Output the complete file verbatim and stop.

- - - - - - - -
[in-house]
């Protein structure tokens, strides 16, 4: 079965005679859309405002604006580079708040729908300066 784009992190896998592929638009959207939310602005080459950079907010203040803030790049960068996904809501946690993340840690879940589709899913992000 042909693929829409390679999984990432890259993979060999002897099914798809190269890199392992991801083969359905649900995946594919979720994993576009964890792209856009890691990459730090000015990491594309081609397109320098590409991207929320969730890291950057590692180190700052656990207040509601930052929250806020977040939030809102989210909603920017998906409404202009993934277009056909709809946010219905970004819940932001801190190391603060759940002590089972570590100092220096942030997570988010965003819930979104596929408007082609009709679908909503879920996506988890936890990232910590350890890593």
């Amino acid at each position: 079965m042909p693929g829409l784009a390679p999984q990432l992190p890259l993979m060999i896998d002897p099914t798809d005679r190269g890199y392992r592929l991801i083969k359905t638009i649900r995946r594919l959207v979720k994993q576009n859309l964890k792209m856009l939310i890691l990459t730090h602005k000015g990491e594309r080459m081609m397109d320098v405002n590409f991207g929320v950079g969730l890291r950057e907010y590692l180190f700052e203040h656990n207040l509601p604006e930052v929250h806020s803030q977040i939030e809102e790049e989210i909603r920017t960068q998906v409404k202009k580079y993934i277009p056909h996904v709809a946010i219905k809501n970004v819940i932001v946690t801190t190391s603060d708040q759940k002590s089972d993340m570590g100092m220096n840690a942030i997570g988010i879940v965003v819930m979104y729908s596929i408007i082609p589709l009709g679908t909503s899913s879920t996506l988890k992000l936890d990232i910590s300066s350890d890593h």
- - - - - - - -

[in-house]
């Protein structure tokens, strides 16, 4: 079965005679859309405002604006580079708040729908300066 784009992190896998592929638009959207939310602005080459950079907010203040803030790049960068996904809501946690993340840690879940589709899913992000 042909693929829409390679999984990432890259993979060999002897099914798809190269890199392992991801083969359905649900995946594919979720994993576009964890792209856009890691990459730090000015990491594309081609397109320098590409991207929320969730890291950057590692180190700052656990207040509601930052929250806020977040939030809102989210909603920017998906409404202009993934277009056909709809946010219905970004819940932001801190190391603060759940002590089972570590100092220096942030997570988010965003819930979104596929408007082609009709679908909503879920996506988890936890990232910590350890890593």
């Amino acid at each position: 079965m042909p693929g829409l784009a390679p999984q990432l992190p890259l993979m060999i896998d002897p099914t798809d005679r190269g890199y392992r592929l991801i083969k359905t638009i649900r995946r594919l959207v979720k994993q576009n859309l964890k792209m856009l939310i890691l990459t730090h602005k000015g990491e594309r080459m081609m397109d320098v405002n590409f991207g929320v950079g969730l890291r950057e907010y590692l180190f700052e203040h656990n207040l509601p604006e930052v929250h806020s803030q977040i939030e809102e790049e989210i909603r920017t960068q998906v409404k202009k580079y993934i277009p056909h996904v709809a946010i219905k809501n970004v819940i932001v946690t801190t190391s603060d708040q759940k002590s089972d993340m570590g100092m220096n840690a942030i997570g988010i879940v965003v819930m979104y729908s596929i408007i082609p589709l009709g679908t909503s899913s879920t996506l988890k992000l936890d990232i910590s300066s350890d890593h």